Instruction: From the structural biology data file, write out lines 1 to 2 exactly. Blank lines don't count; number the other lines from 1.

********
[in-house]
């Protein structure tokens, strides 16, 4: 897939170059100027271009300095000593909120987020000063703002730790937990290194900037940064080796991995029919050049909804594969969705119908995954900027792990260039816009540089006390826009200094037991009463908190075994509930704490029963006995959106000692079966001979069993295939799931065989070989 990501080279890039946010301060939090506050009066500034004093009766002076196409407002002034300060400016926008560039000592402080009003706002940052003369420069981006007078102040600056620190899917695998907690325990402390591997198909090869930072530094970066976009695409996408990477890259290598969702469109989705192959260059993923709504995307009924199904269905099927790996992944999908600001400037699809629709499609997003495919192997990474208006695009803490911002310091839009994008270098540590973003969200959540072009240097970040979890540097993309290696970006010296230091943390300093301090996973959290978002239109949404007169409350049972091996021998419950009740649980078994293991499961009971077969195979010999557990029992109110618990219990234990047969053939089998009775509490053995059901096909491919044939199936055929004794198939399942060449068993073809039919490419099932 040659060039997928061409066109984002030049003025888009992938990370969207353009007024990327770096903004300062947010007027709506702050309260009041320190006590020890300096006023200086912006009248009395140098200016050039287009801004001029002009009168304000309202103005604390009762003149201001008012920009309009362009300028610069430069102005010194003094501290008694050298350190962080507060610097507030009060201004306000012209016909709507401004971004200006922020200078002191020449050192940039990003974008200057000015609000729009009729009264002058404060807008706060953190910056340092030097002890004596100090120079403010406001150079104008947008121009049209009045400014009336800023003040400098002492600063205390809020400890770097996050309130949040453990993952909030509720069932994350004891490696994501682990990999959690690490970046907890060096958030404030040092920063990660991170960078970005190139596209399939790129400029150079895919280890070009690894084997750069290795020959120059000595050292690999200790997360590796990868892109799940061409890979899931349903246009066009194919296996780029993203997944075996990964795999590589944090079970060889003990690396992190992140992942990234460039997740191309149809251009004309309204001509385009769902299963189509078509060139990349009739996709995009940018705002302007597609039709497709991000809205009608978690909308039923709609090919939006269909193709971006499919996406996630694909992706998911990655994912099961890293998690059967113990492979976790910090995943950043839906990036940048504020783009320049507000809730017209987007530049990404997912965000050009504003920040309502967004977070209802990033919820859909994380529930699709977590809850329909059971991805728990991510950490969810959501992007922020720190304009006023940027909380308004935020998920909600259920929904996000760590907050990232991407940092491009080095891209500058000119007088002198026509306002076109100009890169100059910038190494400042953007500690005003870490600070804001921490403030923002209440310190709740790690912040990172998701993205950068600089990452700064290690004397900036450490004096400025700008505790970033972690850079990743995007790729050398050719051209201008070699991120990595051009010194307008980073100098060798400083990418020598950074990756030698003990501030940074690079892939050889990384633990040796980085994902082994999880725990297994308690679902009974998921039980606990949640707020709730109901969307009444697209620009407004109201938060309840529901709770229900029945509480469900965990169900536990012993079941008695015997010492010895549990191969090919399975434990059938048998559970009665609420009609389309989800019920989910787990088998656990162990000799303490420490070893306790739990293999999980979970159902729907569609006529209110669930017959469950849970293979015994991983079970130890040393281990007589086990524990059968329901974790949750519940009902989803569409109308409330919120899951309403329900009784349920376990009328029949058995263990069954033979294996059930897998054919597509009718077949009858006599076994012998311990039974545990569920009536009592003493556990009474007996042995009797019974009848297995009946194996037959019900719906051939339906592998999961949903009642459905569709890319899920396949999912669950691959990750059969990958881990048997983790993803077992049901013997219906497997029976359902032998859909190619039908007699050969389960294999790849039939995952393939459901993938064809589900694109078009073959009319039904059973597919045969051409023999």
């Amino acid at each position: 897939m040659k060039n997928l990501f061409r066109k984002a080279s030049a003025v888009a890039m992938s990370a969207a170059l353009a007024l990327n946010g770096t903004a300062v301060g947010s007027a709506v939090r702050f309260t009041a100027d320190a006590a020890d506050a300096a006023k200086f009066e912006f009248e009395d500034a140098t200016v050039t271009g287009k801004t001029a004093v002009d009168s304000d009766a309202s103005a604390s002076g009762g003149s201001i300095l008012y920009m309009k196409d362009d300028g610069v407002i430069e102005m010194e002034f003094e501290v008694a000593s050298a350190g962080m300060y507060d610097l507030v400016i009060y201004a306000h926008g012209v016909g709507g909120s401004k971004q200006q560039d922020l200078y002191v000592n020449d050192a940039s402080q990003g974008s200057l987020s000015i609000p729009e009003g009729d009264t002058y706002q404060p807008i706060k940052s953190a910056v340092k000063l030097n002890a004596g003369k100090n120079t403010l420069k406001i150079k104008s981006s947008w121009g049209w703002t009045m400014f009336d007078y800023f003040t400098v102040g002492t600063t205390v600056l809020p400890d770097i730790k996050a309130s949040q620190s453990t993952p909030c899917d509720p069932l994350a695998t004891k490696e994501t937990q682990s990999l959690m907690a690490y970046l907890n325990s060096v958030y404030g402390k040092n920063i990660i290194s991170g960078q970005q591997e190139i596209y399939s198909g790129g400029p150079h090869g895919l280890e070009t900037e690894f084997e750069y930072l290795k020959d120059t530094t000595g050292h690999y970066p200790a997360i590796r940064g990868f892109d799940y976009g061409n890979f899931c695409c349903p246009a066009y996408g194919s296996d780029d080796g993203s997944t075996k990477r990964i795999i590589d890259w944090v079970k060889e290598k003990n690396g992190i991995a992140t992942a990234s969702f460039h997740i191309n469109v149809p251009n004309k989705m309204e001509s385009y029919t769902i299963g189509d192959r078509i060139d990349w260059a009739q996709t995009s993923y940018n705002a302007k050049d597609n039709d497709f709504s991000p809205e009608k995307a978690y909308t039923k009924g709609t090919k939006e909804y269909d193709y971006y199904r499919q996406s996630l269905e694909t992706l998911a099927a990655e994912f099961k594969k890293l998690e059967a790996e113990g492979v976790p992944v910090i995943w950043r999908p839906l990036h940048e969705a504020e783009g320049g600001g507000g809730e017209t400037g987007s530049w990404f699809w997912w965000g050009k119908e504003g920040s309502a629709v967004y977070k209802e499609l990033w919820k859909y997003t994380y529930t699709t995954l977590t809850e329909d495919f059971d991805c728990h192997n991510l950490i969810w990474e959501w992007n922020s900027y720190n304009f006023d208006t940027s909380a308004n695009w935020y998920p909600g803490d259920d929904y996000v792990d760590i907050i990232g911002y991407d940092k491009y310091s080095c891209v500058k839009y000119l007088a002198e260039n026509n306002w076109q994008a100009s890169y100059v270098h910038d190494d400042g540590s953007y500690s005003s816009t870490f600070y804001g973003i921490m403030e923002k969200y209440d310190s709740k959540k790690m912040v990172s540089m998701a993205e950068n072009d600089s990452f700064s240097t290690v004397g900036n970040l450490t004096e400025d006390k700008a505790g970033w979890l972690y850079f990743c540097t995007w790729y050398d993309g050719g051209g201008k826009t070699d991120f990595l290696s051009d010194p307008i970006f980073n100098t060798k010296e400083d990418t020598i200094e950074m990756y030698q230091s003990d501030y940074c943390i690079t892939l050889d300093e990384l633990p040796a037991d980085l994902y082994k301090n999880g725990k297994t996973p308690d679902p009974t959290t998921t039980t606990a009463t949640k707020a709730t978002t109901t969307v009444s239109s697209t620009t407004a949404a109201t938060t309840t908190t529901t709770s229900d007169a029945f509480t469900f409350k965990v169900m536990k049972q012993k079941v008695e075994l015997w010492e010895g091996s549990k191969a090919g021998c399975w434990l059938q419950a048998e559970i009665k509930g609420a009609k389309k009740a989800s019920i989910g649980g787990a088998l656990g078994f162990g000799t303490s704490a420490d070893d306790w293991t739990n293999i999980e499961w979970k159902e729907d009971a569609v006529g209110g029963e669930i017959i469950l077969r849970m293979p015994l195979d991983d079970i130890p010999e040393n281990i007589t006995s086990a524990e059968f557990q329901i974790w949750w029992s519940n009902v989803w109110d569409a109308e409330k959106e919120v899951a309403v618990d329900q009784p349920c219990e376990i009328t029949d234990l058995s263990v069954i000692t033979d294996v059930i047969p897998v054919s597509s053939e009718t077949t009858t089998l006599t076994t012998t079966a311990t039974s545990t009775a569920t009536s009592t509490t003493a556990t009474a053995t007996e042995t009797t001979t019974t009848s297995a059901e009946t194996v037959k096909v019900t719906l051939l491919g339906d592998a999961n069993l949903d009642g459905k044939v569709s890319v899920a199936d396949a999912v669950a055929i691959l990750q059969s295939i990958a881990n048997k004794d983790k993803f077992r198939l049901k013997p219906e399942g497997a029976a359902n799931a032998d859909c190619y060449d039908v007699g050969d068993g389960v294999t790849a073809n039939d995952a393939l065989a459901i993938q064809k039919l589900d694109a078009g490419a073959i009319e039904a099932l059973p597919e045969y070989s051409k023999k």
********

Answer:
[in-house]
């Protein structure tokens, strides 16, 4: 897939170059100027271009300095000593909120987020000063703002730790937990290194900037940064080796991995029919050049909804594969969705119908995954900027792990260039816009540089006390826009200094037991009463908190075994509930704490029963006995959106000692079966001979069993295939799931065989070989 990501080279890039946010301060939090506050009066500034004093009766002076196409407002002034300060400016926008560039000592402080009003706002940052003369420069981006007078102040600056620190899917695998907690325990402390591997198909090869930072530094970066976009695409996408990477890259290598969702469109989705192959260059993923709504995307009924199904269905099927790996992944999908600001400037699809629709499609997003495919192997990474208006695009803490911002310091839009994008270098540590973003969200959540072009240097970040979890540097993309290696970006010296230091943390300093301090996973959290978002239109949404007169409350049972091996021998419950009740649980078994293991499961009971077969195979010999557990029992109110618990219990234990047969053939089998009775509490053995059901096909491919044939199936055929004794198939399942060449068993073809039919490419099932 040659060039997928061409066109984002030049003025888009992938990370969207353009007024990327770096903004300062947010007027709506702050309260009041320190006590020890300096006023200086912006009248009395140098200016050039287009801004001029002009009168304000309202103005604390009762003149201001008012920009309009362009300028610069430069102005010194003094501290008694050298350190962080507060610097507030009060201004306000012209016909709507401004971004200006922020200078002191020449050192940039990003974008200057000015609000729009009729009264002058404060807008706060953190910056340092030097002890004596100090120079403010406001150079104008947008121009049209009045400014009336800023003040400098002492600063205390809020400890770097996050309130949040453990993952909030509720069932994350004891490696994501682990990999959690690490970046907890060096958030404030040092920063990660991170960078970005190139596209399939790129400029150079895919280890070009690894084997750069290795020959120059000595050292690999200790997360590796990868892109799940061409890979899931349903246009066009194919296996780029993203997944075996990964795999590589944090079970060889003990690396992190992140992942990234460039997740191309149809251009004309309204001509385009769902299963189509078509060139990349009739996709995009940018705002302007597609039709497709991000809205009608978690909308039923709609090919939006269909193709971006499919996406996630694909992706998911990655994912099961890293998690059967113990492979976790910090995943950043839906990036940048504020783009320049507000809730017209987007530049990404997912965000050009504003920040309502967004977070209802990033919820859909994380529930699709977590809850329909059971991805728990991510950490969810959501992007922020720190304009006023940027909380308004935020998920909600259920929904996000760590907050990232991407940092491009080095891209500058000119007088002198026509306002076109100009890169100059910038190494400042953007500690005003870490600070804001921490403030923002209440310190709740790690912040990172998701993205950068600089990452700064290690004397900036450490004096400025700008505790970033972690850079990743995007790729050398050719051209201008070699991120990595051009010194307008980073100098060798400083990418020598950074990756030698003990501030940074690079892939050889990384633990040796980085994902082994999880725990297994308690679902009974998921039980606990949640707020709730109901969307009444697209620009407004109201938060309840529901709770229900029945509480469900965990169900536990012993079941008695015997010492010895549990191969090919399975434990059938048998559970009665609420009609389309989800019920989910787990088998656990162990000799303490420490070893306790739990293999999980979970159902729907569609006529209110669930017959469950849970293979015994991983079970130890040393281990007589086990524990059968329901974790949750519940009902989803569409109308409330919120899951309403329900009784349920376990009328029949058995263990069954033979294996059930897998054919597509009718077949009858006599076994012998311990039974545990569920009536009592003493556990009474007996042995009797019974009848297995009946194996037959019900719906051939339906592998999961949903009642459905569709890319899920396949999912669950691959990750059969990958881990048997983790993803077992049901013997219906497997029976359902032998859909190619039908007699050969389960294999790849039939995952393939459901993938064809589900694109078009073959009319039904059973597919045969051409023999």